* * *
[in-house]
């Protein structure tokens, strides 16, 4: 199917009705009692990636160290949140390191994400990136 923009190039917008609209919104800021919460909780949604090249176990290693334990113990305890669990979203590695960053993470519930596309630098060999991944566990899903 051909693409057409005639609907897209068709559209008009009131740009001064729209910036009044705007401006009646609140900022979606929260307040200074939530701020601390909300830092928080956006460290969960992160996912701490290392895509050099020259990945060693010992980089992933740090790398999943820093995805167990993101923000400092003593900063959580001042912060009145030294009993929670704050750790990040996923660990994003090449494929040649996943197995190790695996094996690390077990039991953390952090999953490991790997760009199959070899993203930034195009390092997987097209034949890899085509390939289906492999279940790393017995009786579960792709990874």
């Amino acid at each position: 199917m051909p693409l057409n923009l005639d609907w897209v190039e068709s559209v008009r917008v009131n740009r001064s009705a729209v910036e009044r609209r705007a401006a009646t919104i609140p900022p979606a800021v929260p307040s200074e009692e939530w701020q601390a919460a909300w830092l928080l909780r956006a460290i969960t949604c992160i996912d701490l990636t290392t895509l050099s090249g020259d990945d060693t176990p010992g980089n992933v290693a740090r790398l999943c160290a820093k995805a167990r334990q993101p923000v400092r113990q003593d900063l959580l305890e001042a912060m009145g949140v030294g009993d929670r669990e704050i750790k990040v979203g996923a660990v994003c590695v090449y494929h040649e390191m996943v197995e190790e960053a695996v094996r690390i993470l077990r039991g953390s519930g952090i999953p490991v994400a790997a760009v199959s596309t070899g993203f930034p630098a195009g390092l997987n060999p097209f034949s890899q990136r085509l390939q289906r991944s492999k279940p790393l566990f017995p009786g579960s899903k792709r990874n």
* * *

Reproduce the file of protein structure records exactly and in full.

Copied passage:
[in-house]
């Protein structure tokens, strides 16, 4: 199917009705009692990636160290949140390191994400990136 923009190039917008609209919104800021919460909780949604090249176990290693334990113990305890669990979203590695960053993470519930596309630098060999991944566990899903 051909693409057409005639609907897209068709559209008009009131740009001064729209910036009044705007401006009646609140900022979606929260307040200074939530701020601390909300830092928080956006460290969960992160996912701490290392895509050099020259990945060693010992980089992933740090790398999943820093995805167990993101923000400092003593900063959580001042912060009145030294009993929670704050750790990040996923660990994003090449494929040649996943197995190790695996094996690390077990039991953390952090999953490991790997760009199959070899993203930034195009390092997987097209034949890899085509390939289906492999279940790393017995009786579960792709990874």
């Amino acid at each position: 199917m051909p693409l057409n923009l005639d609907w897209v190039e068709s559209v008009r917008v009131n740009r001064s009705a729209v910036e009044r609209r705007a401006a009646t919104i609140p900022p979606a800021v929260p307040s200074e009692e939530w701020q601390a919460a909300w830092l928080l909780r956006a460290i969960t949604c992160i996912d701490l990636t290392t895509l050099s090249g020259d990945d060693t176990p010992g980089n992933v290693a740090r790398l999943c160290a820093k995805a167990r334990q993101p923000v400092r113990q003593d900063l959580l305890e001042a912060m009145g949140v030294g009993d929670r669990e704050i750790k990040v979203g996923a660990v994003c590695v090449y494929h040649e390191m996943v197995e190790e960053a695996v094996r690390i993470l077990r039991g953390s519930g952090i999953p490991v994400a790997a760009v199959s596309t070899g993203f930034p630098a195009g390092l997987n060999p097209f034949s890899q990136r085509l390939q289906r991944s492999k279940p790393l566990f017995p009786g579960s899903k792709r990874n």